No. Einstein made a great many contributions to diverse areas of physics. Also, relativity fundamentally changed our understanding of space and time, with profound implications for all of science and philosophy.(For example, the big bang model is merely one prediction of relativity). It’s hard for any scientist to compete with this.

Q: Why has Hawking not been awarded a Nobel prize?

He has received many prestigious awards, but not a Nobel. It’s quite difficult for a modern theoretician to win the prize because Nobel committees put great emphasis on experimental evidence. While we now have strong evidence that black holes exist, Hawking radiation will be very difficult to detect as it is predicted to be extremely weak.

Q; What is he working on these days?

At a conference in Dublin a few years ago, Hawking suggested a possible solution to the information paradox, a controversy over whether information is lost in black holes. The jury is still out on his solution. He is also involved with the theory of the cyclic universe, a theory that suggests there many have been many bangs.

Q: What lies in the future for Hawking?

Who knows. Last month, he celebrated his 70th birthday with a prestigious conference at Cambridge, 50 years after his terminal diagnosis. However, he was too ill to attend in person, reviving fears about his health. For now, he continues to work as ever, defying the predictions of modern medicine…

P.S. What’s all this about Hawking and God?

A Brief History of Time famously concludes with the phrase ‘‘..and then we would know the mind of God’’. At the time, many commentators interpreted this statement to mean that Hawking was religious. However, he was being mischievous – it is clear from other writings that he is not a believer in the normal sense. Indeed, his most recent book, The Grand Design, provoked controversy by stating that ‘‘It is not necessary to invoke God to set the universe going.” This statement was interpreted widely as a dismissal of God – in fact, it reflects standard cosmology (something can indeed arise from ‘nothing’) and says nothing about the existence of God.


Filed under Cosmology (general), Science and society

10 responses to “A tribute to Stephen Hawking

  1. The simbol of the anti-science!!!!
    Lucy Haye

  2. The simbol of the Anti-science!!!!!!

  3. the works of hawking about spacetime,black holes ,and the junction of GTR and QM sao wonderfuly.
    but he changes very too her vision about singularity or not singularity.seeking in the superstring theory foundation to itheir thoughts. is strange,.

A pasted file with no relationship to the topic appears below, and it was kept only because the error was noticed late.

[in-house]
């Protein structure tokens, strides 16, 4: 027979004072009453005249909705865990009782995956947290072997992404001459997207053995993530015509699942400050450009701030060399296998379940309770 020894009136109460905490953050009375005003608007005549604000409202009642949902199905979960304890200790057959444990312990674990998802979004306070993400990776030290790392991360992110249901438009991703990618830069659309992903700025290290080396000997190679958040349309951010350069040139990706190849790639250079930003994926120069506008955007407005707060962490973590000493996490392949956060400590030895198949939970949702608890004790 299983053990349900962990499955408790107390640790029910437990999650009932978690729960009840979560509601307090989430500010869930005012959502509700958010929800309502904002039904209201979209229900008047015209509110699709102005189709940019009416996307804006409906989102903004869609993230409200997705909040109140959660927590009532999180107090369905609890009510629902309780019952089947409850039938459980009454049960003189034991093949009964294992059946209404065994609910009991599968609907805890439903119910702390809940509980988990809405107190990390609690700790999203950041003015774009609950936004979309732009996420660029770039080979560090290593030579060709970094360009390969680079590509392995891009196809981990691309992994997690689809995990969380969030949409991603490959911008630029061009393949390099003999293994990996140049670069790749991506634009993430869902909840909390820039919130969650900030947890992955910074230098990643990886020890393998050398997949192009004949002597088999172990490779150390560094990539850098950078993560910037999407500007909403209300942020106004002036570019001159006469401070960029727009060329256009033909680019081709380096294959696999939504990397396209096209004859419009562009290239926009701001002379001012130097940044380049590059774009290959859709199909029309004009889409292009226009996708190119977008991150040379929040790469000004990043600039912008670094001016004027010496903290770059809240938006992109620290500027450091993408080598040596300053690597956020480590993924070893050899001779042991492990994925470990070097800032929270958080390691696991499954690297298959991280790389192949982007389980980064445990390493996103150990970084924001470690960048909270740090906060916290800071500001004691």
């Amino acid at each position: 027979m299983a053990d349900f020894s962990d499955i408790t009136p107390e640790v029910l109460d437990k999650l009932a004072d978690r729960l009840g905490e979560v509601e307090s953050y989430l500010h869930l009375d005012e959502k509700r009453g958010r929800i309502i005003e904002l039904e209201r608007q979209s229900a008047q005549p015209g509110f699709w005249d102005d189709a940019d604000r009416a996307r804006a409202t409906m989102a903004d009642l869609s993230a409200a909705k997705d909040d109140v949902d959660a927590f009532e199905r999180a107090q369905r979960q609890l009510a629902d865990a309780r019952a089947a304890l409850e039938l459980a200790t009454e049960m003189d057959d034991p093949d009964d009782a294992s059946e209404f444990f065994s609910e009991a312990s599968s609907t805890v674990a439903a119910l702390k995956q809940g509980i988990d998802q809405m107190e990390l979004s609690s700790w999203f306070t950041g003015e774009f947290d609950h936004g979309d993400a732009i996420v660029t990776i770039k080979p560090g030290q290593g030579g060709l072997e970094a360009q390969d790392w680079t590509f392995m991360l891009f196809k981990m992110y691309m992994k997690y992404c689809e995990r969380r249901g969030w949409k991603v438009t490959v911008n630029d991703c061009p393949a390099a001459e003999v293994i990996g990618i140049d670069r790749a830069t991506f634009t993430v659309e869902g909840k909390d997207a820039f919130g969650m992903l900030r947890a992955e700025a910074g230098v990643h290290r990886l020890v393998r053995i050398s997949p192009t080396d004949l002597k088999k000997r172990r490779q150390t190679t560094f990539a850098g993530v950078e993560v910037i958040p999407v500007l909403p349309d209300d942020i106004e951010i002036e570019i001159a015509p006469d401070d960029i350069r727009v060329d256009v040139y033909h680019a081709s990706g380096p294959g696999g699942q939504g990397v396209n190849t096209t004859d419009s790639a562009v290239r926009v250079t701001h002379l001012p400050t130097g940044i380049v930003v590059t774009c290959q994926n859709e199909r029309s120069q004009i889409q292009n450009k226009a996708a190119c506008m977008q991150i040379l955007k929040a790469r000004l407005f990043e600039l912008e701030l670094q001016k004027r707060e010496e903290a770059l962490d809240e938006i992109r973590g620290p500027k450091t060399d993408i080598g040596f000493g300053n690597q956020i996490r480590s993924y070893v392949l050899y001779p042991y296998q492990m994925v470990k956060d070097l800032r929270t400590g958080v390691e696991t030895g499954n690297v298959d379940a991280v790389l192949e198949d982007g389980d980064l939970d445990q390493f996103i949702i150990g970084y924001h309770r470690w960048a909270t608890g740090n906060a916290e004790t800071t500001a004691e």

4. cormac

    Changing your viewpoint is not a bad thing in science Carl, especially for a theoretician. The theorist’s job is to explore the different paths nature may have taken – the most likely path often changes as our understanding improves..

  5. cormac

    Same old , same old lucy. Less certainty and more maths would be good

  6. Don

    Interesting article Cormac. However, I think you could have highlighted a little more of the outgrowths of Hawkings research. His work on Black Holes has essentially defined research carried out in that area today. His calculation of – the now-called – Hawking radiation is an absolute tour-de-force. It shows that you can gain an understanding of black holes (which previously people thought would require an understanding of quantum gravity) by looking at the boundary. This principle of ‘physics at the boundary’ has led to the notion of AdS/CFT i.e. the duality between field theory and gravity theory. Such dualities which are being search for and researched avidly today could allow for a vast simplification of the calculations in the strong gravity regime by replacing them with a (conformal) field theory.

    Another of Hawking’s contributions to science was in the formulation of the inflationary theory of the universe set in place with collaborators in 1982 at the Nuffield symposium in Cambridge.

  7. cormac

    Thanks Don, you’re absolutely right, I’m never sure how much science to put in. I think the story of the Nuffield symposium is particularly impressive – Hawking was one of the first of his generation to take the marriage of Guth’s proposal with the CMB perturbation calculations seriously, undoubtedly kickstarted the field…
    Re AdS/CFT, I never say much about this because i don’t know enough about it!

  8. Kevin

    Don, this was aimed at the general public I believe, do they really want to hear such technical details, I believe not! Great article Cormac.

  9. cormac

    A fair point Kevin – in the event, they chopped the paragraph on Hawking’s science n almost completely in the actual interview, sigh